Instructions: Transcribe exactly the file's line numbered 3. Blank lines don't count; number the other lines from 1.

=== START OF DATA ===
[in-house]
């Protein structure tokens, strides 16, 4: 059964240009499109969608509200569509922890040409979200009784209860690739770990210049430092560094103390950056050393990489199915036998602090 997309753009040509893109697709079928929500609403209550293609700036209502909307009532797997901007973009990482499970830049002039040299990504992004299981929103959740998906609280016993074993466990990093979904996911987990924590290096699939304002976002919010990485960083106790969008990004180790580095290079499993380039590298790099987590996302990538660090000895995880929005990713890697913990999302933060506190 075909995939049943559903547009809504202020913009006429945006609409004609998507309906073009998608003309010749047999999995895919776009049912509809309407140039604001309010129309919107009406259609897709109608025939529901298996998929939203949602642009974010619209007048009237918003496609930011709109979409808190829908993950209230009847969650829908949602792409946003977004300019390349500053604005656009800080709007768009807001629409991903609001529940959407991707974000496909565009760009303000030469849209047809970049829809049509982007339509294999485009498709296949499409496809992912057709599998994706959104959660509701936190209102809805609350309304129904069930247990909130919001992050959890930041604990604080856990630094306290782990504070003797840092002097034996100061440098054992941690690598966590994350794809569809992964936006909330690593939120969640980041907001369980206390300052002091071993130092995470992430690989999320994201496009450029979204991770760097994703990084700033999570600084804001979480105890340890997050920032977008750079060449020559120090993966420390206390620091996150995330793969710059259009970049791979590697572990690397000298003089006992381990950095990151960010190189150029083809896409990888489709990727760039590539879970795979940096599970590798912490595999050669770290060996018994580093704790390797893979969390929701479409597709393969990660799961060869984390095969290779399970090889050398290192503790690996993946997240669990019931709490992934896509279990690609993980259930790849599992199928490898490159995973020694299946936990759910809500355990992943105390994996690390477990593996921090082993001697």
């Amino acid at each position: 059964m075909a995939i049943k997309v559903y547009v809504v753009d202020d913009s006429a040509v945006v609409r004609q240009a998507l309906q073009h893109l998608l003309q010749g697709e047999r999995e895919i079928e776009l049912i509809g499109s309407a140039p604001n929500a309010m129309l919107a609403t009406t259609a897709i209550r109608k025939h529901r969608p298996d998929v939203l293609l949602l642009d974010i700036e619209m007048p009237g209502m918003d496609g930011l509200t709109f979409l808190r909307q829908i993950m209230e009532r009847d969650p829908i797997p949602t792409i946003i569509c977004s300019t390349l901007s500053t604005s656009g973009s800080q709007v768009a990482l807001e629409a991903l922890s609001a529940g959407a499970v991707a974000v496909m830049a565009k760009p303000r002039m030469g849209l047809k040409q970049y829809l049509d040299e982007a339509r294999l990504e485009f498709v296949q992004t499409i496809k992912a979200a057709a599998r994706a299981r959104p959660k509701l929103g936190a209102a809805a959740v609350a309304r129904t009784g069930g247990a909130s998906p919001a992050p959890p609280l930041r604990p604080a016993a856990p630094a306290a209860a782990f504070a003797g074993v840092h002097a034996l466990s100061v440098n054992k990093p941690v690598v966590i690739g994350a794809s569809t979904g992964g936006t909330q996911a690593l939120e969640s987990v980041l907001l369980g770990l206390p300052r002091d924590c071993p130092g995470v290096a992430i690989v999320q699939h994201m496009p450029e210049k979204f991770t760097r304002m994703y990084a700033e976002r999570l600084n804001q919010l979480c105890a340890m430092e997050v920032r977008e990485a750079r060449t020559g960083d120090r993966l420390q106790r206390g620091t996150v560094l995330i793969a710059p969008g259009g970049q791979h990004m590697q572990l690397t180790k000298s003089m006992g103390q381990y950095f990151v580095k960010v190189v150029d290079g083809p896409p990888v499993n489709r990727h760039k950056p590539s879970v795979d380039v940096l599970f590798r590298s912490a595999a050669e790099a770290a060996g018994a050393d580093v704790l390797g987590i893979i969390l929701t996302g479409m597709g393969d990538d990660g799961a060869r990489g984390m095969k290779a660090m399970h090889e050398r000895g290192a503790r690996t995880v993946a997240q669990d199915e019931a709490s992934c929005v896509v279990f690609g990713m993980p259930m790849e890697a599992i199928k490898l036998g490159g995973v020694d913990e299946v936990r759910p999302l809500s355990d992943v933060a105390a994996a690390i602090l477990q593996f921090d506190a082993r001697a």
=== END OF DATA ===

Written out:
């Amino acid at each position: 059964m075909a995939i049943k997309v559903y547009v809504v753009d202020d913009s006429a040509v945006v609409r004609q240009a998507l309906q073009h893109l998608l003309q010749g697709e047999r999995e895919i079928e776009l049912i509809g499109s309407a140039p604001n929500a309010m129309l919107a609403t009406t259609a897709i209550r109608k025939h529901r969608p298996d998929v939203l293609l949602l642009d974010i700036e619209m007048p009237g209502m918003d496609g930011l509200t709109f979409l808190r909307q829908i993950m209230e009532r009847d969650p829908i797997p949602t792409i946003i569509c977004s300019t390349l901007s500053t604005s656009g973009s800080q709007v768009a990482l807001e629409a991903l922890s609001a529940g959407a499970v991707a974000v496909m830049a565009k760009p303000r002039m030469g849209l047809k040409q970049y829809l049509d040299e982007a339509r294999l990504e485009f498709v296949q992004t499409i496809k992912a979200a057709a599998r994706a299981r959104p959660k509701l929103g936190a209102a809805a959740v609350a309304r129904t009784g069930g247990a909130s998906p919001a992050p959890p609280l930041r604990p604080a016993a856990p630094a306290a209860a782990f504070a003797g074993v840092h002097a034996l466990s100061v440098n054992k990093p941690v690598v966590i690739g994350a794809s569809t979904g992964g936006t909330q996911a690593l939120e969640s987990v980041l907001l369980g770990l206390p300052r002091d924590c071993p130092g995470v290096a992430i690989v999320q699939h994201m496009p450029e210049k979204f991770t760097r304002m994703y990084a700033e976002r999570l600084n804001q919010l979480c105890a340890m430092e997050v920032r977008e990485a750079r060449t020559g960083d120090r993966l420390q106790r206390g620091t996150v560094l995330i793969a710059p969008g259009g970049q791979h990004m590697q572990l690397t180790k000298s003089m006992g103390q381990y950095f990151v580095k960010v190189v150029d290079g083809p896409p990888v499993n489709r990727h760039k950056p590539s879970v795979d380039v940096l599970f590798r590298s912490a595999a050669e790099a770290a060996g018994a050393d580093v704790l390797g987590i893979i969390l929701t996302g479409m597709g393969d990538d990660g799961a060869r990489g984390m095969k290779a660090m399970h090889e050398r000895g290192a503790r690996t995880v993946a997240q669990d199915e019931a709490s992934c929005v896509v279990f690609g990713m993980p259930m790849e890697a599992i199928k490898l036998g490159g995973v020694d913990e299946v936990r759910p999302l809500s355990d992943v933060a105390a994996a690390i602090l477990q593996f921090d506190a082993r001697a």